Infractions, Misdemeanors, and Felonies—What’s the Difference?
Every crime is different, and so are the sentences that come with them. So what are the differences between infractions, misdemeanors, and felonies? How can the type of crime impact your sentence? At The Crowder Law Firm, P.C., we answer these questions and more. Keep reading!
An infraction is the least severe, finable offense the court can charge you for. It’s a petty offense that typically doesn’t appear on background checks and doesn’t involve any court or jail time. However, if left unpaid, or after multiple offenses, the violation can escalate from an infraction to a misdemeanor.
A few examples of an infraction include:
- Driving over the speed limit
- Fishing without a license
- Disturbing the peace
Typically, a police officer will see the infraction occur and immediately write a citation for the violation. Unless the citation goes unpaid, the fine will be the only penalty for the infraction.
In the eyes of the law, a misdemeanor crime is more severe than an infraction, but less severe than a felony. Some states differentiate the severity of the crime through classes or degrees, but this only affects the possible punishment. A misdemeanor typically involves a jury trial, during which the accused will have the opportunity to present a defense.
Common misdemeanors include:
- Petty theft
- Shooting a firearm within city limits
- Restraining order violation
Unlike an infraction, misdemeanor punishments vary greatly. If convicted, you could be sentenced with up to 1 year of jail time or probation, issued a large fine or mandatory community service, and/or required to pay restitution for the losses you caused. Due to the severity of the punishments you could face, it is best to hire legal representation to defend your case.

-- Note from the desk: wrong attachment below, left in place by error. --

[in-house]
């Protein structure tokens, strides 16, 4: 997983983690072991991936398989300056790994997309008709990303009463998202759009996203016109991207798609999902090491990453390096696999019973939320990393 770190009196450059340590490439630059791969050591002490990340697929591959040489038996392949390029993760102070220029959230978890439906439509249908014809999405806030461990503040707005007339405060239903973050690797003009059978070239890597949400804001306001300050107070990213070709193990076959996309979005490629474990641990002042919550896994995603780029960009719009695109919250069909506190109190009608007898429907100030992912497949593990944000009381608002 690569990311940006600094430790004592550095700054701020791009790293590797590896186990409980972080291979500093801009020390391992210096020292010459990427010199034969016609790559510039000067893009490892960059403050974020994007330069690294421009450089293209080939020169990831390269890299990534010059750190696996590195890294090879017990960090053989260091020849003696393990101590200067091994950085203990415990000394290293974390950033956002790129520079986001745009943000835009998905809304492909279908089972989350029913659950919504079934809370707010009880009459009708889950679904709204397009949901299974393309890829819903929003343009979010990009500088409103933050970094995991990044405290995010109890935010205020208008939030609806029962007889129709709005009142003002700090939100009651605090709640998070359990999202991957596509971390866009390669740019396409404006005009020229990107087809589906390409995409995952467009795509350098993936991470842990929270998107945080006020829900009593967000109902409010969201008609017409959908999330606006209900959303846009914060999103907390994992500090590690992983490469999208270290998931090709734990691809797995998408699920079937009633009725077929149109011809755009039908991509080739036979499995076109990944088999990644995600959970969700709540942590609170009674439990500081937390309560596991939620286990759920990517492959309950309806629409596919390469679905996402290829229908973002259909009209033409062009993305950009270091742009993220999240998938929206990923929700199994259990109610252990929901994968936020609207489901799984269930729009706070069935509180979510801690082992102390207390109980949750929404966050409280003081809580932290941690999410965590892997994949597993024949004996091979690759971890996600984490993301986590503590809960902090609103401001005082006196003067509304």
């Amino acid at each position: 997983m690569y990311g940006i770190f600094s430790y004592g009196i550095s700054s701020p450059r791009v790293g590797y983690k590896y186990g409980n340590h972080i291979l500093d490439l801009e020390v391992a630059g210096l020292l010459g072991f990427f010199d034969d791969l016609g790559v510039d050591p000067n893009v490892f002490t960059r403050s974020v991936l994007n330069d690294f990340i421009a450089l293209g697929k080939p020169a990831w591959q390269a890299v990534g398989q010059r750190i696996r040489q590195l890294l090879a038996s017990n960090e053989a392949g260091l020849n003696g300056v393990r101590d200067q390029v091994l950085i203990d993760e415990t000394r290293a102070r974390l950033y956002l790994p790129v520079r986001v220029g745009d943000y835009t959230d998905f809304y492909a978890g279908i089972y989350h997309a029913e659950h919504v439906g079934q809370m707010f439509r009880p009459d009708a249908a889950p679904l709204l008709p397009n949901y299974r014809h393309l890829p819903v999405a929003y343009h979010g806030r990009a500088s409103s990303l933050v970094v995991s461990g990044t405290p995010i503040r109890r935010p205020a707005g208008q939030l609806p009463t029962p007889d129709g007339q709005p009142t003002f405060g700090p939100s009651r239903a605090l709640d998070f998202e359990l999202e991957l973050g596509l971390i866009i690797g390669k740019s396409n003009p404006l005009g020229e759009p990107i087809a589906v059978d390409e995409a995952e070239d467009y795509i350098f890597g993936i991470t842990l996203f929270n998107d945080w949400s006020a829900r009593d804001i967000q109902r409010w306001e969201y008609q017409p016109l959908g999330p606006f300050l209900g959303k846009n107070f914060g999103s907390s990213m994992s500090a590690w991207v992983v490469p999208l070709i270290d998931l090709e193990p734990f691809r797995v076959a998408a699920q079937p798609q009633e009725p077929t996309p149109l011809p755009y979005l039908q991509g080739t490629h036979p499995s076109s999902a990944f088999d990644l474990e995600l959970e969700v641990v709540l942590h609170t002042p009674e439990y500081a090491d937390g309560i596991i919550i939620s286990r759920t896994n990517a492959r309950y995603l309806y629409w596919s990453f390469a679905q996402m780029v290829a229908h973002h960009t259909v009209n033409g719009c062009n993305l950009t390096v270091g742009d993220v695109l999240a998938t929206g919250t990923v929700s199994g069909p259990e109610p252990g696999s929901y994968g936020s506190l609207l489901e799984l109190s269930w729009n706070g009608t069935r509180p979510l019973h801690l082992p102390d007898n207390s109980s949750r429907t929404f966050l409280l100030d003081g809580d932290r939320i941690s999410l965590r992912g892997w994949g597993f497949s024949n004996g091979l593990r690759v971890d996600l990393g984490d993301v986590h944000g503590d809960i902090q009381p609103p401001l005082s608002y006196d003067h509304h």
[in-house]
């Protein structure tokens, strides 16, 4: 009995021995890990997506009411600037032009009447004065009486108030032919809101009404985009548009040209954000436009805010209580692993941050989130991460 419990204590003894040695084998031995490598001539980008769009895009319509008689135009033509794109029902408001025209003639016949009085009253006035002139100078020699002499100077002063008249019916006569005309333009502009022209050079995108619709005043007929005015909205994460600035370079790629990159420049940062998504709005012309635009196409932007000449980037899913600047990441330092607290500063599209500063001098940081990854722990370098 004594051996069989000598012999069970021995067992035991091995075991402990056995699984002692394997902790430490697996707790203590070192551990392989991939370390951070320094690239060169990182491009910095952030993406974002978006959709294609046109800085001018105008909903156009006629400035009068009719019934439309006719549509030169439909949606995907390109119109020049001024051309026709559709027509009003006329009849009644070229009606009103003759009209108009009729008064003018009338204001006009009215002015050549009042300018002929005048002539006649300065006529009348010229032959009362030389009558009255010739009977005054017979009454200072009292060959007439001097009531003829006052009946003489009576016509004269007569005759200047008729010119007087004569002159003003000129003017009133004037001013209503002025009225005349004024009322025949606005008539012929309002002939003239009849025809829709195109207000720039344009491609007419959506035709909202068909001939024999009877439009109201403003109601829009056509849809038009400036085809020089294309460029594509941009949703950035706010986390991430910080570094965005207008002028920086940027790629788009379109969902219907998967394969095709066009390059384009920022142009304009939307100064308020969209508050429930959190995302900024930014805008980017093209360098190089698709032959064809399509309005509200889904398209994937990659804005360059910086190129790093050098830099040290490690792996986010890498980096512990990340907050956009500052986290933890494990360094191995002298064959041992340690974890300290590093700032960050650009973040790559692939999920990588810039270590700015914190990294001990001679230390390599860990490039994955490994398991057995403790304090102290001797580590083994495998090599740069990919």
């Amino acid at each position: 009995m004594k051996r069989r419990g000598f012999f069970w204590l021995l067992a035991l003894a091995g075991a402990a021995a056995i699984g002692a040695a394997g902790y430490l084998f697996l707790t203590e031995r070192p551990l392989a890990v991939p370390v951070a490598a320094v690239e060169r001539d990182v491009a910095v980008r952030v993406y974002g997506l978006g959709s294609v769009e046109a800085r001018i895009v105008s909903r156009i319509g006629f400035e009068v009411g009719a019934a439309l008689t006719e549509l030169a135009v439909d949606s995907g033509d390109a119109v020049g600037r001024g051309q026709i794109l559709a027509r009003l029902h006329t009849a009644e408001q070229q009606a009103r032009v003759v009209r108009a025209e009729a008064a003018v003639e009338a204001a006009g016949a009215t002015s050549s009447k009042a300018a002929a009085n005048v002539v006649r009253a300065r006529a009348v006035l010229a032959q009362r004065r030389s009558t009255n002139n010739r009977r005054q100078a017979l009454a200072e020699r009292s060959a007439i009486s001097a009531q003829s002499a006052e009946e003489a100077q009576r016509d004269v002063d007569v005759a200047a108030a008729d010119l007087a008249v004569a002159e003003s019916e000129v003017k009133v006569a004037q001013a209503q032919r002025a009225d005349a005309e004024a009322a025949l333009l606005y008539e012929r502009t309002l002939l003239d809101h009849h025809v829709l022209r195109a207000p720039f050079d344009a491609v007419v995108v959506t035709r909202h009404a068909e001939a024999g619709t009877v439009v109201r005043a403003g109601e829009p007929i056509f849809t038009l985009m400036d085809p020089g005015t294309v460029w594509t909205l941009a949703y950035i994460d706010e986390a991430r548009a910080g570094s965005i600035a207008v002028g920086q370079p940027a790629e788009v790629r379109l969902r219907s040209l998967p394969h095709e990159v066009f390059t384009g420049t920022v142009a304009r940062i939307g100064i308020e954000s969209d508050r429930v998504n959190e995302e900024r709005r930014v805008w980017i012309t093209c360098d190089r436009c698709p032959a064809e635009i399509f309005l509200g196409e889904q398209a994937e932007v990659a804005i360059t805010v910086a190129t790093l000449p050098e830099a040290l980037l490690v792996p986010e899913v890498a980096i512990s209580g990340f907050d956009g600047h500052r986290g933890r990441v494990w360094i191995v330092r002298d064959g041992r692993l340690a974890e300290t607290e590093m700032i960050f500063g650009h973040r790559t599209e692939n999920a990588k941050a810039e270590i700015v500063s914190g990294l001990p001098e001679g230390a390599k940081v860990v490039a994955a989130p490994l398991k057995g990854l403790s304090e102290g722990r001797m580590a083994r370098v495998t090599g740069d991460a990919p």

As the most severe crimes, felonies often involve violence or the risk of physically harming others. They also include federal and white collar crimes. Like misdemeanors, the court classifies felony offenses based on their severity, and will punish you accordingly. Additionally, the court can elevate a misdemeanor offense to a felony depending on the number of previous convictions and/or severity of the crime itself.
Common felony offenses include:
- Aggravated assault or battery
- Mail fraud
The court punishes felony crimes with a significant amount of time in jail, ranging from 1 year to life, without the chance of parole. They can also sentence you to pay restitution, tens of thousands of dollars in fines, or even sentence you to death. When facing felony charges, you need the experienced legal support of a criminal defense attorney.
Contact Our McKinney Criminal Defense Lawyer – (214) 981-1441
Whether you are facing a class E felony charge or a petty theft misdemeanor, The Crowder Law Firm, P.C. is here for you. Our McKinney criminal defense attorney, Darlina Crowder, has more than 15 years of experience in criminal law and has remained dedicated to protecting the rights of the accused since passing the bar in 1999. She is a member of a number of legal associations and has the knowledge and tools to represent you.
Don’t let your charges impact your future. Contact The Crowder Law Firm, P.C. at (214) 981-1441.